Evaluation models and Brazilian health reform: a qualitative-participatory approach


Modelos evaluativos y reforma sanitaria brasilera: enfoque cualitativo-participativo



Maria Lúcia Magalhães BosiI; Francisco Javier Mercado-MartinezII

IDepartamento de Saúde Comunitária. Faculdade de Medicina. Universidade Federal do Ceará. Fortaleza, CE, Brasil
IIDepartamento de Salud Pública. Centro Universitario de Ciencias de la Salud. Universidad de Guadalajara. Guadalajara, Jalisco, México





Throughout the last years, there has been a growing interest in ongoing assessment proposals in Latin America, which are more far-reaching and not traditional. The aim of this study was to analyze the potential of qualitative-participatory evaluation in view of the challenge of strengthening health reforms in the region, particularly those considered progressive, such as the Brazilian case. There is the need to assess health reforms in a rigorous and permanent way, especially the incongruity when using normative models to evaluate health systems based on principles of universality, comprehensiveness, humanization and democratic management. In addition to the demand for assessment instruments and strategies, the Brazilian health reform requires the adoption of evaluation proposals and practices that are founded on other paradigms, distinct from the hegemonic one, in the sphere of health assessment. It is recommended that emerging evaluative models be used, such as those with a qualitative-participatory approach.

Descriptors: Health Care Reform. Interdisciplinary Research. Community-Based Participatory Research. Qualitative Research. Health Research Plans and Programs. Health Research Evaluation.


A lo largo de los últimos años, se registra un interés creciente por propuestas evaluativas no tradicionales y más amplio en los movimientos de reforma sanitaria en curso en la América Latina. Este estudio tuvo por objetivo analizar potencialidades del enfoque evaluativo cualitativo-participativo frente al desafío de fortalecer las reformas sanitarias en la región, particularmente aquellas que se configuran como progresistas, como el caso brasilero. Hay necesidad de evaluar las reformas sanitarias de forma rigorosa y permanente, sobretodo la incongruencia del empleo de modelos normativos para evaluar sistemas de salud basados en los principios de universalización, integralidad, humanización y gestión democrática. Además de la demanda por estrategias e instrumentos de evaluación, la reforma sanitaria brasilera requiere la adopción de propuestas y prácticas evaluativas fundamentadas en otros paradigmas distintos de aquel hegemónico en el ámbito de la evaluación en salud. Se defiende la utilización de modelos emergentes de evaluación, tales como los de corte cualitativo-participativo.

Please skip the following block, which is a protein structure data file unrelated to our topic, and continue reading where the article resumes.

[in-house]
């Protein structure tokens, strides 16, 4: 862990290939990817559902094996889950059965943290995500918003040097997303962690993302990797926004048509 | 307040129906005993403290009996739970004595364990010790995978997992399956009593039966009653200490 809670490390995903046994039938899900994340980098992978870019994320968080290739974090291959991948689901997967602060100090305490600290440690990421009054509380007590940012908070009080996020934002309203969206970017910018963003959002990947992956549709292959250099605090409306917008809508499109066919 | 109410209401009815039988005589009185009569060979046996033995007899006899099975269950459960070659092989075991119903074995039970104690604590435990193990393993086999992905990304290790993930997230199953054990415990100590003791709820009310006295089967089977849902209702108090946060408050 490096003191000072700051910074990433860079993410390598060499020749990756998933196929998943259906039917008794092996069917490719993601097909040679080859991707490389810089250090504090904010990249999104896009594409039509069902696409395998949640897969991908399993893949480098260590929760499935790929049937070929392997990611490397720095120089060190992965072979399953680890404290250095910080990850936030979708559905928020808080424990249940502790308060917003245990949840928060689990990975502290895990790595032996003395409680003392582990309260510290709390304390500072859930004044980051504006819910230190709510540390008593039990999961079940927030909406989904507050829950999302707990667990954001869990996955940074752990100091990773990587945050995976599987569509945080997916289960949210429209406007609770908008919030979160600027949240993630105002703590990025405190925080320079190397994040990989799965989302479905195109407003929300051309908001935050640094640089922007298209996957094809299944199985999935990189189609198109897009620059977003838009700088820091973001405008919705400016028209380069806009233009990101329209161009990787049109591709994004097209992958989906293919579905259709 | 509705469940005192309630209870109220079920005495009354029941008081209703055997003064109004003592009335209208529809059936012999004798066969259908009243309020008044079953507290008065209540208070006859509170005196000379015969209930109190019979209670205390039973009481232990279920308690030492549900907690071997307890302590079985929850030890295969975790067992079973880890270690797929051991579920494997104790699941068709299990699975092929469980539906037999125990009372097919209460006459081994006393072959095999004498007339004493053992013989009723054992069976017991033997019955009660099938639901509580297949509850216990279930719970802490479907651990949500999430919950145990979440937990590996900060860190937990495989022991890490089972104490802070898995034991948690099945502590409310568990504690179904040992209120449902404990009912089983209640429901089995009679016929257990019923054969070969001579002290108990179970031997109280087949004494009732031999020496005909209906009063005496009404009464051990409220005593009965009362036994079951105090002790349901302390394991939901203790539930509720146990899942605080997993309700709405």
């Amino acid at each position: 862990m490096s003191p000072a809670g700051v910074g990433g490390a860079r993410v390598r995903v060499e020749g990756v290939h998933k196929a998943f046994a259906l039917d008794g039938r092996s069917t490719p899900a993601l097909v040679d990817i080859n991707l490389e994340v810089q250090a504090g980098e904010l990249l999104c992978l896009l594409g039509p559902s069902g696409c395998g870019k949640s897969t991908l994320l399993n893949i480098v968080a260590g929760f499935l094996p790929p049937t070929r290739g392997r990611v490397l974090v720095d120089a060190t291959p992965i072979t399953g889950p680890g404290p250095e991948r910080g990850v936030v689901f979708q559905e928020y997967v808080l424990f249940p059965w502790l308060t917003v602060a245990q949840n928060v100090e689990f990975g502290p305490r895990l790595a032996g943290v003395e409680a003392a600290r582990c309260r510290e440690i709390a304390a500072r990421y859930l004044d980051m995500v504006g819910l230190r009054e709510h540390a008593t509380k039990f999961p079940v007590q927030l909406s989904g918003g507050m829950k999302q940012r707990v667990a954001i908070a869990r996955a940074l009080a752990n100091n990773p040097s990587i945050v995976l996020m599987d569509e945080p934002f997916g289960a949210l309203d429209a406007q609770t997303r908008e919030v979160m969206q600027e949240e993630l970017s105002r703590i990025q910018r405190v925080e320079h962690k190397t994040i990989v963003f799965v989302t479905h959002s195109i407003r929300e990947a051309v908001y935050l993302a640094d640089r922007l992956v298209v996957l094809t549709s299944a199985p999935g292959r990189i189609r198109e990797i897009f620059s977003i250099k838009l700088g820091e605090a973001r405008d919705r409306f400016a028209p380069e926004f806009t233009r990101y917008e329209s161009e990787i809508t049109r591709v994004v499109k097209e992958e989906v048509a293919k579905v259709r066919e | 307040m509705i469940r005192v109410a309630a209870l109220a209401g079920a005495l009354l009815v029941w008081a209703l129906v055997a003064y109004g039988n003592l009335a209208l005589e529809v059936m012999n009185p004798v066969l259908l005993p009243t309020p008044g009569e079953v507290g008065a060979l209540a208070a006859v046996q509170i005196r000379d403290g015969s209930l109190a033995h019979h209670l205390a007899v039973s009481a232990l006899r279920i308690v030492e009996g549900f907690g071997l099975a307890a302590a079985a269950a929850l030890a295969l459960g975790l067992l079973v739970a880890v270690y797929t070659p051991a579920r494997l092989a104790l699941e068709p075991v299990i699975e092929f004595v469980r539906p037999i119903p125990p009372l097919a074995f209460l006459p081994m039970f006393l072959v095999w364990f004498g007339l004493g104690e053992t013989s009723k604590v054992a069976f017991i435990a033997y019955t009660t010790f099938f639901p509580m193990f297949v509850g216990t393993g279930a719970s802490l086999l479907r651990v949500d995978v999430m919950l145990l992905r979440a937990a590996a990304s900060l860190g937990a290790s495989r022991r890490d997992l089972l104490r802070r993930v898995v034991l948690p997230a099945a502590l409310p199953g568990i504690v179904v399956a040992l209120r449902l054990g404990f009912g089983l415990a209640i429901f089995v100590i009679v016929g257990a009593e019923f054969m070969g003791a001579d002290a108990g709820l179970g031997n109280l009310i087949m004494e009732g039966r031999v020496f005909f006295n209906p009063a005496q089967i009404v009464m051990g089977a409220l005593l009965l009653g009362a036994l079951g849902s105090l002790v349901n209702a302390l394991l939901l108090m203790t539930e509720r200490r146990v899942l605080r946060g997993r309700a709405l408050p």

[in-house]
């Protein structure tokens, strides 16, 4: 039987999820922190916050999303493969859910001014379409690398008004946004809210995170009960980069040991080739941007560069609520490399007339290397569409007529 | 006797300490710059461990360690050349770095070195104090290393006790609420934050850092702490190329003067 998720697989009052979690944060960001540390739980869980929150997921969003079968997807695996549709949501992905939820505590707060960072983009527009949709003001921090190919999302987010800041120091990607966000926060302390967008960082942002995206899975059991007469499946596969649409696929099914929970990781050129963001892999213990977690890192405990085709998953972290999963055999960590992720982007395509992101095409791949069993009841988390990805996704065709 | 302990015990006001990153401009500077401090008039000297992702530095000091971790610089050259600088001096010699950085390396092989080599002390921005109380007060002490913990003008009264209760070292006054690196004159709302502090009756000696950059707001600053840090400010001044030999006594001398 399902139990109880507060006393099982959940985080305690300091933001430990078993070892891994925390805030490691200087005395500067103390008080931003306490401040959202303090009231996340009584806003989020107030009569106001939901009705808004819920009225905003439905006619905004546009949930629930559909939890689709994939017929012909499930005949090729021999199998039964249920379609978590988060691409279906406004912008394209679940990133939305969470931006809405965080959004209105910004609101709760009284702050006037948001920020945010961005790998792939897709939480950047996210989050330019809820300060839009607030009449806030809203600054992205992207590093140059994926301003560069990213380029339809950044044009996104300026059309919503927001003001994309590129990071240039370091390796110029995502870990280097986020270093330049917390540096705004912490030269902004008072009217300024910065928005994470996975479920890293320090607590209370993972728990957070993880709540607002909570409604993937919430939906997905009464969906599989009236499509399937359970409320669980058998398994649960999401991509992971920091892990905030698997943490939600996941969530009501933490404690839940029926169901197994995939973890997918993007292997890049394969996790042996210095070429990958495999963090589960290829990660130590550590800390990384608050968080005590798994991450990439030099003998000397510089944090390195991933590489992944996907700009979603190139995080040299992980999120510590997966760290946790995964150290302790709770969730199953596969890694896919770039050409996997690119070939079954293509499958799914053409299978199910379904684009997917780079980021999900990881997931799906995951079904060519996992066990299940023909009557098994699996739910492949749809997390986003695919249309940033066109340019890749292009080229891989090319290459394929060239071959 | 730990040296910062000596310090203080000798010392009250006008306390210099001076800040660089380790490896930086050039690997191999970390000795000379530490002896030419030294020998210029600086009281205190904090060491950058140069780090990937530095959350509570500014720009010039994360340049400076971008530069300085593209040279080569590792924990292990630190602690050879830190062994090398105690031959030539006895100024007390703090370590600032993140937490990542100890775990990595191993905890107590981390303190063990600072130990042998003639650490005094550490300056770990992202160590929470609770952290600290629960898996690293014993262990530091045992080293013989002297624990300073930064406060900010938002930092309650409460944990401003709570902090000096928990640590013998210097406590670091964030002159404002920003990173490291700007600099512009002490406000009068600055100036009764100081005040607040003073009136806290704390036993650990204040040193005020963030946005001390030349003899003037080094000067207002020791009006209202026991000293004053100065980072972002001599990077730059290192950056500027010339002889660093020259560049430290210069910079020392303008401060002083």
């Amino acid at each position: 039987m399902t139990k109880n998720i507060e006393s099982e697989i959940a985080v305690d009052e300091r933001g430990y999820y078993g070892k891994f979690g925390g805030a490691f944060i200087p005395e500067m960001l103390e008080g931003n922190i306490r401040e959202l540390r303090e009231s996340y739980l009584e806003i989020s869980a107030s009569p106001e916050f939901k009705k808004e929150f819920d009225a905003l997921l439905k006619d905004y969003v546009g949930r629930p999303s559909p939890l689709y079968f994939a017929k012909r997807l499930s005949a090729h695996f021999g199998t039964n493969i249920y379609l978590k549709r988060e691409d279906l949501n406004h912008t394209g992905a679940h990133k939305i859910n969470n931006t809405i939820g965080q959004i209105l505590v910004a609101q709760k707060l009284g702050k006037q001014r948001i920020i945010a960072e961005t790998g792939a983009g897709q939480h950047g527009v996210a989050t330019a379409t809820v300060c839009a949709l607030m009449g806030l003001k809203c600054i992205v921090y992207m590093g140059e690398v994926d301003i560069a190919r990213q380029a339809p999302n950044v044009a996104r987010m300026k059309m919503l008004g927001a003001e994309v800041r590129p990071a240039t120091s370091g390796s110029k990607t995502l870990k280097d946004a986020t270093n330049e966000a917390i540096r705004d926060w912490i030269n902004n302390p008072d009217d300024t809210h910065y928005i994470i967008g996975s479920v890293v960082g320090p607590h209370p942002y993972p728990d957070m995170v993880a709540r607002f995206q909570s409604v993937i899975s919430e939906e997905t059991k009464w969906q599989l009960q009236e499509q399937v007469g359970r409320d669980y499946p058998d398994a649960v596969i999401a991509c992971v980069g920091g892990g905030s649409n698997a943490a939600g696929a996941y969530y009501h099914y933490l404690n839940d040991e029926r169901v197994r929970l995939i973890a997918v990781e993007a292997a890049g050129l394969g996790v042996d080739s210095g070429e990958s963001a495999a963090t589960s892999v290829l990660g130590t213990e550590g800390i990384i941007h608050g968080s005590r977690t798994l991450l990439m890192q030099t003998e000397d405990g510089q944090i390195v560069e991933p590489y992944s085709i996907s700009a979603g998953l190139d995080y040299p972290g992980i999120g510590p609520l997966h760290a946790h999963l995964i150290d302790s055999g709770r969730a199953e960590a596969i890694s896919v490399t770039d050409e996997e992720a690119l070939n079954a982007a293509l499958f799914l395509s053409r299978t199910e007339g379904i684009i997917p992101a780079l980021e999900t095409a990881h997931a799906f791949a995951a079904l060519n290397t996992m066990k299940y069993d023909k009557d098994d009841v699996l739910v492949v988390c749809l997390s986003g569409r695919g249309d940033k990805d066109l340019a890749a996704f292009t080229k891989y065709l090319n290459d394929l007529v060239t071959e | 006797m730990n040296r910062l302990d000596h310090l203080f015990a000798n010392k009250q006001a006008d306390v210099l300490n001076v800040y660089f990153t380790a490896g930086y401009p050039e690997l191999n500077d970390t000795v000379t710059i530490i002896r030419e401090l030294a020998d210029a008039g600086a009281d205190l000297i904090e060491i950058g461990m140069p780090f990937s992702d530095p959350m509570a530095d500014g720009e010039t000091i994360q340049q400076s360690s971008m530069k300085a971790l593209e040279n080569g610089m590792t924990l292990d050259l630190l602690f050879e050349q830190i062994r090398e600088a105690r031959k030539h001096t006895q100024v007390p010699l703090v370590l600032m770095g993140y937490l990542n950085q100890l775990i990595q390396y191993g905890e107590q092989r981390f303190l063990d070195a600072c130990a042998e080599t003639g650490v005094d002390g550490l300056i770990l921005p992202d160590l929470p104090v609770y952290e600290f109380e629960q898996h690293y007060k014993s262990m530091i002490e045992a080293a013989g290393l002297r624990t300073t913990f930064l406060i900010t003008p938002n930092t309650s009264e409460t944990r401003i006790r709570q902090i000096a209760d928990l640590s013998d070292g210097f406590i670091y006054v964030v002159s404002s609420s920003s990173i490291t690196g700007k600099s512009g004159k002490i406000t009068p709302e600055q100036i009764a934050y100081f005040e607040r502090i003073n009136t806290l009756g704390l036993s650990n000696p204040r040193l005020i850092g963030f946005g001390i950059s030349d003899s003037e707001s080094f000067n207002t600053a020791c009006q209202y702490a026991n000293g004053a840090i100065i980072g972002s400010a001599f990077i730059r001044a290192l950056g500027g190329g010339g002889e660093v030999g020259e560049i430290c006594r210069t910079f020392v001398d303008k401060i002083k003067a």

Descriptores: Reforma sanitária. Servicios de Salud. Investigación Interdisciplinaria. Investigación Cualitativa. Planes y Programas de Investigación en Salud. Evaluación de la Investigación en Salud.




Since the 1990s, diverse initiatives have been created to consolidate the health sector reform in several Latin American countries, including Brazil. Inspired by different ideals, the initiatives have been developed to improve the coverage and quality of health services, to promote practices based on equality and comprehensiveness, as well as to encourage the democratization and social participation in the health system. In this context, while some reforms were directed towards the privatization and profit-making of health services, others were concerned with universal and free access to health care. Such positions are part of wider polarizations, which are the consequence of changing relations among the government, society and the market.2

During this period, there was also a growing interest in emergent evaluation practices and proposals, especially those favoring a qualitative-participatory approach.9,10 A key aspect of such proposals, besides their anti-positivist position, is their strong interest in the inclusion of dimensions that are traditionally excluded from the hegemonic model of evaluation. Among these are concepts such as alterity, subjectivity and the involvement of stakeholders in the evaluation process In such context, the purpose of this paper is to explore the contributions that non-traditional evaluative perspectives, especially those based on the qualitative-participatory approach, could bring to strengthen health reforms in Latin America. It focuses particularly on the ongoing Brazilian reform process.

With regard to the debate on evaluation models and types, authors in this study contend that certain aspects of the health system are unique and constitute the theoretical, legal and technical-operational foundation of the respective reforms. Hence, it equally serves as the basis for their evaluative process. In this sense, a health system founded on a broader conception of health (universal access to health care, comprehensiveness and humanization)1 has specificities that should be incorporated in any initiative aimed at its assessment, especially when it refers to the quality of the system.6 In other words, values underlying the medical system expected by the Brazilian health movement should "interact in a friendly way" with the models through which it is evaluated. For this reason, it seems unacceptable to assess health projects that intend to be "democratic" and "inclusive", when using models founded on conceptions and methodologies that prioritize dimensions such as effectiveness and efficacy, among other so-called objective outcomes, once they do not show the values inspiring the above mentioned movement.